Male infertility is indicated when a man is unable to impregnate a fertile woman after a year of regular, unprotected sexual intercourse. In a couple having difficulty conceiving, the problem can be due to one partner or to both. Once the problem is identified, fertility treatments can overcome the cause of infertility, whether due to the male or female.
Though many people think that infertility in a couple is most likely due to a female issue, that is not the case. According to the American Society for Reproductive Medicine, about half of all cases of infertility involve an element of male infertility. Male infertility is solely responsible for 20-30 percent of infertility cases and is a contributing cause, along with a female factor, in another 20-30 percent of cases.
Normal male reproduction
Men produce sperm in their testicles, and it is stored and transported in a system controlled by hormones. During ejaculation, the sperm mixes with seminal fluids to form semen, which leaves the body through the penis. If the semen contains enough sperm of adequate quality, one of those sperm can then fertilize a female egg that may be present in the woman’s fallopian tubes, resulting in pregnancy.
Conditions must be just right, including hormone levels, genes and environmental conditions, for a man to impregnate a woman. When something goes wrong with any of the male reproductive system functions, male infertility may occur.
Causes of male infertility
Male infertility, sometimes called male-factor infertility, most often occurs due to problems with sperm production. A normal ejaculation contains roughly 20 million – 300 million sperm. For a sperm to be viable, it must have the right structure and shape (morphology) as well as good movement (motility).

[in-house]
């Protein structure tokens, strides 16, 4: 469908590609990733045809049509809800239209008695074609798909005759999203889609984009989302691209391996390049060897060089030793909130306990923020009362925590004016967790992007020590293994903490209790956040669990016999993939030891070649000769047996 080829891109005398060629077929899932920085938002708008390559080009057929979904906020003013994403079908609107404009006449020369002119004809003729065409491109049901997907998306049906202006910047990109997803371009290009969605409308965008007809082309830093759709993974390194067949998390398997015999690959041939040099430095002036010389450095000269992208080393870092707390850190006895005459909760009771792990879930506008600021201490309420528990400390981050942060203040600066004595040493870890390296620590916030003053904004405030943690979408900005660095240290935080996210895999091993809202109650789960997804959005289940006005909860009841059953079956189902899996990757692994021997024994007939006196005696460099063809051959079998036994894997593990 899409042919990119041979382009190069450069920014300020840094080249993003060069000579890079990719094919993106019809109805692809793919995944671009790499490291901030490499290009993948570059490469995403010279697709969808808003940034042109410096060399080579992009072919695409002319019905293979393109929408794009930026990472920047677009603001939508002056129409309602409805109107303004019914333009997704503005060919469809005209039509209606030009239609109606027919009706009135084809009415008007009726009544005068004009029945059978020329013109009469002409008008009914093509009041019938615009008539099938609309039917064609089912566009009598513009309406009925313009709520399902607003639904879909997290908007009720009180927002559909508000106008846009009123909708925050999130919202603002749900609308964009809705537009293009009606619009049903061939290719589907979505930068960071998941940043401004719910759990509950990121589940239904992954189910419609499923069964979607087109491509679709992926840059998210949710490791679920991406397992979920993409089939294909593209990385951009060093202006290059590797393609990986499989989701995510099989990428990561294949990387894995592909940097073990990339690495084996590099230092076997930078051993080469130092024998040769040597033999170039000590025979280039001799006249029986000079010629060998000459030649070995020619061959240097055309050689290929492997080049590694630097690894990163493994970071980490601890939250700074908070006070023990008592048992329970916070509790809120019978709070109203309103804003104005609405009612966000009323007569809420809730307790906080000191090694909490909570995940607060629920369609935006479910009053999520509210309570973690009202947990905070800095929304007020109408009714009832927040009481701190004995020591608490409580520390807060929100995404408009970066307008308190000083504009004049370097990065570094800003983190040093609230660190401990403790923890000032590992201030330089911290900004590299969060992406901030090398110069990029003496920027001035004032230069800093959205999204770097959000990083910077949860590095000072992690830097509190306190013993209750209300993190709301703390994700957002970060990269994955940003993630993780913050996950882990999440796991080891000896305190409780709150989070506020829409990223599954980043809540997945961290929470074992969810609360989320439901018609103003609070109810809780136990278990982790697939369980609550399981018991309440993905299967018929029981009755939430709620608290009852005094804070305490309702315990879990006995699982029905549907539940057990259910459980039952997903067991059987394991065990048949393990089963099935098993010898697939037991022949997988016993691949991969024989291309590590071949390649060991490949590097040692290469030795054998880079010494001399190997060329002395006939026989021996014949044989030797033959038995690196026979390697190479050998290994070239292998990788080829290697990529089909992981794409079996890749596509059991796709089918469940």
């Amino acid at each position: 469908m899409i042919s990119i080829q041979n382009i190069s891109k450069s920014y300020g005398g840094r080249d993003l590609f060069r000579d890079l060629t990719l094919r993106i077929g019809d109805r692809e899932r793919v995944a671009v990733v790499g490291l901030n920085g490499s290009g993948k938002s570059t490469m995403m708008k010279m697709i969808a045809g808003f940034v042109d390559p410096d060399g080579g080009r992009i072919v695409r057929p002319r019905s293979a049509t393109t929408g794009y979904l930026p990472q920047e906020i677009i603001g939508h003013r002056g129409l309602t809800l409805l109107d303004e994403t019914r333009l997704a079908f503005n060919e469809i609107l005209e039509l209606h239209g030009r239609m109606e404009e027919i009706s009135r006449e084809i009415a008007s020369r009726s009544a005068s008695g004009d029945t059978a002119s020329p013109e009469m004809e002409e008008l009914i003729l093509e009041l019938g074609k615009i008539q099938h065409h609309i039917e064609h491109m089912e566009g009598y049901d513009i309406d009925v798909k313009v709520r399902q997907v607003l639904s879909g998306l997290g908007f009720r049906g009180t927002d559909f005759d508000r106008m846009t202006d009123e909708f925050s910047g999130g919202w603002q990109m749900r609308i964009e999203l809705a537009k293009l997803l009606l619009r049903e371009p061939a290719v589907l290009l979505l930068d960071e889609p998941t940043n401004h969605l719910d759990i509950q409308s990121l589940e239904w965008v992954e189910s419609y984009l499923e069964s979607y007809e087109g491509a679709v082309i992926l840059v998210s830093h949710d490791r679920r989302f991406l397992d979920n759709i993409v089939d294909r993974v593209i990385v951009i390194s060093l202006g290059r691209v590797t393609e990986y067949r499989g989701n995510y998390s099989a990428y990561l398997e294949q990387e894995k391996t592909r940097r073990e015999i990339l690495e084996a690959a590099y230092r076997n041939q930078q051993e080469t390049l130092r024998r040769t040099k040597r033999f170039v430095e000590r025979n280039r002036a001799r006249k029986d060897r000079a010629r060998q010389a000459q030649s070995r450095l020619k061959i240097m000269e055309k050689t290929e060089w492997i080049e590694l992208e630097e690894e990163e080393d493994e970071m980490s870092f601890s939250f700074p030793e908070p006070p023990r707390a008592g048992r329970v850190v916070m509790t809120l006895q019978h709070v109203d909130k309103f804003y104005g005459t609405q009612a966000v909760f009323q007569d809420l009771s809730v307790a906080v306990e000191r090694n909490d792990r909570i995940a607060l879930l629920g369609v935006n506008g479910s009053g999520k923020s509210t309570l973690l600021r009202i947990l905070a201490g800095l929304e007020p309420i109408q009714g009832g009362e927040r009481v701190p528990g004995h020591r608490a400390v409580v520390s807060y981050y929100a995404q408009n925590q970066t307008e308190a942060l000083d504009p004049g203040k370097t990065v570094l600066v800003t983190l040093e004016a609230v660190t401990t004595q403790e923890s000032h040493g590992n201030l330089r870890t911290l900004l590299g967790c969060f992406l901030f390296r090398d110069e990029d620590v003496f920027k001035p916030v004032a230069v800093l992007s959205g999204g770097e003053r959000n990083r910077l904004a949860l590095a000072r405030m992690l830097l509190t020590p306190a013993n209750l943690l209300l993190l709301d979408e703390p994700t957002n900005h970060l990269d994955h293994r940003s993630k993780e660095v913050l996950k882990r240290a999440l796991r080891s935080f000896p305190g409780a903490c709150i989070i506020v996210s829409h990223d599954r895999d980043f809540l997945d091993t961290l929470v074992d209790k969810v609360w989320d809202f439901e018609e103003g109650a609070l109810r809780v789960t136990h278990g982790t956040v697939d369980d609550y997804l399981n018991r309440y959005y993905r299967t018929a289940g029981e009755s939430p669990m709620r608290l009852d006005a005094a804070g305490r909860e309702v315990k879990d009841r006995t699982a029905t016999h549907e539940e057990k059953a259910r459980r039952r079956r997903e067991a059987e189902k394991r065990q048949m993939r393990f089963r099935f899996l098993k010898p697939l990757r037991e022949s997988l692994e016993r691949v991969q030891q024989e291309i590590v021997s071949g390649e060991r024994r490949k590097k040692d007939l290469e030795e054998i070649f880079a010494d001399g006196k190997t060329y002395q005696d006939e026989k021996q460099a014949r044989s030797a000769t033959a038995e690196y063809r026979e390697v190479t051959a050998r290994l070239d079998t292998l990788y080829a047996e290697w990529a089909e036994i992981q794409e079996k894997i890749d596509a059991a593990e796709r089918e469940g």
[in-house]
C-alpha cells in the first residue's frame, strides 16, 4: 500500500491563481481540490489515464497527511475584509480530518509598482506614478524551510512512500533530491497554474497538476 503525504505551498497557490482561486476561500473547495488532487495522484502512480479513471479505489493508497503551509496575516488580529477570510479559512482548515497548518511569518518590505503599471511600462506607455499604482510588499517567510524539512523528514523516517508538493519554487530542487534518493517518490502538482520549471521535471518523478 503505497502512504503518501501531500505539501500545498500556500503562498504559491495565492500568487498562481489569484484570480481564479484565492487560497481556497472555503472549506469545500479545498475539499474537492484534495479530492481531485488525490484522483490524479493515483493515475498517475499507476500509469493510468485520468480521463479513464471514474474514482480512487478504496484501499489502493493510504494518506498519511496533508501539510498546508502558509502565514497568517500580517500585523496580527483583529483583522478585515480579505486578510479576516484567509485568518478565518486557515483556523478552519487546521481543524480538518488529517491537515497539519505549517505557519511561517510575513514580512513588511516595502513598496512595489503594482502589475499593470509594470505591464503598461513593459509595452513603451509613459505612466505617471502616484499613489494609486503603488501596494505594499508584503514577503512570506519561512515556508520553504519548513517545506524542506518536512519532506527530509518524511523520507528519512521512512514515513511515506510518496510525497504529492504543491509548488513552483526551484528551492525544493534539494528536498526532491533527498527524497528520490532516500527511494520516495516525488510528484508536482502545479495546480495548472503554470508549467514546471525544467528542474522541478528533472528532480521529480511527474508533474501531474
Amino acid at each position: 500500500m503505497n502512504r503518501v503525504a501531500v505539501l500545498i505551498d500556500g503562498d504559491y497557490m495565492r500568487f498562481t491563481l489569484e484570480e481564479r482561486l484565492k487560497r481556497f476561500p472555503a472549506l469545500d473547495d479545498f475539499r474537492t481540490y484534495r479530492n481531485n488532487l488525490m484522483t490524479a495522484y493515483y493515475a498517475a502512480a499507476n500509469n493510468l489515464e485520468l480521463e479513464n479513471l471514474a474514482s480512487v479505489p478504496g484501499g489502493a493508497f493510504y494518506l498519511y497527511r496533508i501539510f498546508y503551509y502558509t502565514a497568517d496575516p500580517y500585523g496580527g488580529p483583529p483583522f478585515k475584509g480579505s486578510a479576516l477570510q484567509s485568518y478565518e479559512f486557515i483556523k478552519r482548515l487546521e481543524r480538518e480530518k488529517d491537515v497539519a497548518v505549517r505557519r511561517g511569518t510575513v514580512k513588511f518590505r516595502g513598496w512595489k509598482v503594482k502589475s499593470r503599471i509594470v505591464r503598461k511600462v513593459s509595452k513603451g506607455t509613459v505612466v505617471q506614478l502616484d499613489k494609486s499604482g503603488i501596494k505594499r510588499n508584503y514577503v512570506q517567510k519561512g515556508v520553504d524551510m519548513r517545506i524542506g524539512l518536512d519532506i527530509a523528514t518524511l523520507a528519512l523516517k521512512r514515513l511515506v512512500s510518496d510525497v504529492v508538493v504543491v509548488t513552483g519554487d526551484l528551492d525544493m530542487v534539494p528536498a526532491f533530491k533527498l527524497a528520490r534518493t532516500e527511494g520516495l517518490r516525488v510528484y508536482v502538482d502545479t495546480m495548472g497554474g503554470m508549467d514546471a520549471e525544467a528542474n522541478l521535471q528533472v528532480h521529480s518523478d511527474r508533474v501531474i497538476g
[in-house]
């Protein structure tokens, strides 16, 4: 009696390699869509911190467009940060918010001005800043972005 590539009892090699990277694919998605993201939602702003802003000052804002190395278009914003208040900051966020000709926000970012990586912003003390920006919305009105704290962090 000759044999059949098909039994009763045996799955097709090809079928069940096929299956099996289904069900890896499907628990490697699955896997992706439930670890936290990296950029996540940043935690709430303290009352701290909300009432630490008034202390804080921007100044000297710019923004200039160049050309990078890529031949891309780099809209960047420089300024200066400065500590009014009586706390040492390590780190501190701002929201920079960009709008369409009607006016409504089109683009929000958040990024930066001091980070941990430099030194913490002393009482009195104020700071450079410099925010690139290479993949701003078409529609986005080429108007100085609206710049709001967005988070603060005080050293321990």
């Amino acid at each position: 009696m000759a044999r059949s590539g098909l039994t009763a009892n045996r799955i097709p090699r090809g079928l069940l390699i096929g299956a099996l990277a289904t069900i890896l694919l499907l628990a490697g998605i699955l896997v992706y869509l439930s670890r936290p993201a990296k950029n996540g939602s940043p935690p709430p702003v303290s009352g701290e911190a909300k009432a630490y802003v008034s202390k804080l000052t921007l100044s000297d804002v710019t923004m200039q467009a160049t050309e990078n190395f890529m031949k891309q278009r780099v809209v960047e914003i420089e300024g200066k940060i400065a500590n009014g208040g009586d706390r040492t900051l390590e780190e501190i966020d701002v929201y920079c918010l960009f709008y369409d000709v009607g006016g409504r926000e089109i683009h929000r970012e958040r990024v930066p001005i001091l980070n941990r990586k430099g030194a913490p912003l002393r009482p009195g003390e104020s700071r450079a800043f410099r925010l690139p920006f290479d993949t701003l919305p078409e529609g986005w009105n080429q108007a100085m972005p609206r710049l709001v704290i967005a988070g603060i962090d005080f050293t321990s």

Age and lifestyle factors
Men can develop problems later in life due to bad habits such as drug use and alcohol abuse. A man’s age may also result in infertility, or at least a decline in fertility. Time and lifestyle have an impact on the parts that manufacture the new sperm cells. The result is more sperm are impaired from a DNA perspective, possibly putting a pregnancy at greater risk for miscarriage and children born with increased health risks.
While testosterone production does decline as men age, a link between age and male infertility has not been proven. Note: Testosterone therapy, which some men undertake to improve their sex drive, can result in male infertility. Men who wish to be fathers and are considering testosterone therapy should discuss it with their physician first.
The factor of a man’s age in reproductive ability is of sufficient concern that the American Society for Reproductive Medicine now recommends sperm donors be men who are “ideally less than 40 years of age to minimize the potential hazards of aging.”
The impact of age may go beyond just fertility for men. Some evidence suggests that older men have greater chances of fathering offspring who are at higher risk for birth defects and developmental disorders.
Maintain a healthy diet
The cells in a man’s body do not properly function if the body lacks nutrients. For this reason, it is important for men to maintain well-balanced diets to ensure their bodies have the nutrients needed to function properly, which assists in the production of healthy sperm.
Avoid alcohol and drug abuse